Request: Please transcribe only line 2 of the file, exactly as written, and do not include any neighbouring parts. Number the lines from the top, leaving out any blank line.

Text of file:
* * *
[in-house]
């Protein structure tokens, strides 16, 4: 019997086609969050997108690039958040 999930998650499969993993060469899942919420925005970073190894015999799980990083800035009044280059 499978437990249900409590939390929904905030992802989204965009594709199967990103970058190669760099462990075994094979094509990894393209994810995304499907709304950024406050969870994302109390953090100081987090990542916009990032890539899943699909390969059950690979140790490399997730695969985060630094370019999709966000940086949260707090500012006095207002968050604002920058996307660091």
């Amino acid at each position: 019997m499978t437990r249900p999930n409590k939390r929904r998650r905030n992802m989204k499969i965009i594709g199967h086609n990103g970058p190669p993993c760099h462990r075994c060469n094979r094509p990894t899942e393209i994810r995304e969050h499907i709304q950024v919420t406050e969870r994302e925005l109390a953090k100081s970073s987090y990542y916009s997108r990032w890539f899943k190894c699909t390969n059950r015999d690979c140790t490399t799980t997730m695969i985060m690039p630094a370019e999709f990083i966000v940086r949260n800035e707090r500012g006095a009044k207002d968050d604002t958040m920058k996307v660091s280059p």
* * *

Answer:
């Protein structure tokens, strides 16, 4: 019997086609969050997108690039958040 999930998650499969993993060469899942919420925005970073190894015999799980990083800035009044280059 499978437990249900409590939390929904905030992802989204965009594709199967990103970058190669760099462990075994094979094509990894393209994810995304499907709304950024406050969870994302109390953090100081987090990542916009990032890539899943699909390969059950690979140790490399997730695969985060630094370019999709966000940086949260707090500012006095207002968050604002920058996307660091």